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Wednesday, March 12, 2008

Dorian Gray Gets a New Picture

There aren't many true horror fiction classics that are begging for a new film adaptation, but Oscar Wilde's The Picture of Dorian Gray is one of them. And now it will be happening, according to Digital Spy, which reported earlier today that a British movie is in the works.

Despite the fact that the novel (Wilde's only one) has been adapted for the small and large screen on 13 different occasions over the past century, there's really only one that's considered to be worthy of mention. That's the 1945 production starring Hurd Hatfield in the title role, along with Peter Lawford, Donna Reed and a young Angela Lansbury, back when was hot (if such a thing is imaginable). And it's not even available on DVD, believe it or not.

This new adaptation will be directed by Oliver Parker, who previously adapted Wilde's stage plays An Ideal Husband and The Importance of Being Earnest for the screen. The story of a vain and corrupt man who puts off his own aging process by transferring his age into a painting of himself, Dorian Gray is decidedly darker material than Wilde's stage work, and Parker acknowledges that, saying he is "going for the horror-thriller angle of the story. It's different [from] adapting one of Wilde's plays."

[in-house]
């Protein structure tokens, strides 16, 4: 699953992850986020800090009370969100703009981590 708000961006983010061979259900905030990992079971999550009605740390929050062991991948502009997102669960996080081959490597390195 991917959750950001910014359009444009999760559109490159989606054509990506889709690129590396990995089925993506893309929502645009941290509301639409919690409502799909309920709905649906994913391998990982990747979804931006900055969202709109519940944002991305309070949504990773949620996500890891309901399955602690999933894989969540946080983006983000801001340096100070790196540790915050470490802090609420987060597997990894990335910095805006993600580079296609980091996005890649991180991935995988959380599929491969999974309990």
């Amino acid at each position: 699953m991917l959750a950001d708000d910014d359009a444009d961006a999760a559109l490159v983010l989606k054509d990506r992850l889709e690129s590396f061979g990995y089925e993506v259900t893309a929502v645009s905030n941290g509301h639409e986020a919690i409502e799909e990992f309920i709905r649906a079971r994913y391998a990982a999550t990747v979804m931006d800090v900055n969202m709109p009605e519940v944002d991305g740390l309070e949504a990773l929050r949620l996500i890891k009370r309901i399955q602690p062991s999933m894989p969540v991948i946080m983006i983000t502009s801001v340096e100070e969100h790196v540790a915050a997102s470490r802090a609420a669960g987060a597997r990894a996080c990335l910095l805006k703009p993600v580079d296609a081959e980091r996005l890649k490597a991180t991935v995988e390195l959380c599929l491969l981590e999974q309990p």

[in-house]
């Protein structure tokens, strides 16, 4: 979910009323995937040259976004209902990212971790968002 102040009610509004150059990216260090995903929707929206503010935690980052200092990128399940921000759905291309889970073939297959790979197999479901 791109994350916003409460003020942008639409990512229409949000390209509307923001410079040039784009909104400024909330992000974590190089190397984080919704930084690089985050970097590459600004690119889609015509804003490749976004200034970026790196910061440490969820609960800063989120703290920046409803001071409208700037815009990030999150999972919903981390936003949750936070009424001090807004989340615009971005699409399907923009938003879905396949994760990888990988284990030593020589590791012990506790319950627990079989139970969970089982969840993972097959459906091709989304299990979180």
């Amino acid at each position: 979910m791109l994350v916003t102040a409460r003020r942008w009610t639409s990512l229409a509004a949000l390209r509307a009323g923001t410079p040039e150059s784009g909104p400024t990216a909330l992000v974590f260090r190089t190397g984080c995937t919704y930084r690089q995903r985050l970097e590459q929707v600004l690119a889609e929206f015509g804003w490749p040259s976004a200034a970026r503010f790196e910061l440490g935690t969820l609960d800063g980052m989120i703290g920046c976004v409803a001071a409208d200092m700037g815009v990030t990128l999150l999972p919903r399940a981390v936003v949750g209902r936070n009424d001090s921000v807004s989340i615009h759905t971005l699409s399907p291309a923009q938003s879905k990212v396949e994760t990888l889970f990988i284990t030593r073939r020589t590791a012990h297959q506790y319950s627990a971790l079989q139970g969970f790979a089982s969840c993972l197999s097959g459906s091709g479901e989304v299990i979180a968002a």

Parker is no stranger to horror, having played roles in the first two Hellraiser films, as well as Nightbreed, another Clive Barker project. This one could be very interesting.


Mr. Karswell said...

>with Peter Lawford, Donna Reed and a young Angela Lansbury

You forgot to mention George Sanders who, as usual, totally steals the whole movie like everything he's in.

pot head pixie said...

I loved the use of colour in the original film.

Sarah B. Roberts said...

What a travesty that the original isn't available on DVD and an even bigger travesty that it's being remade. The original is brilliant and heartbreaking.

B-Sol said...

I usually give a little more leeway to remakes when they're based on an original literary source. At least it's someone else's take on the source material, rather than someone trying to just redo a previous movie.

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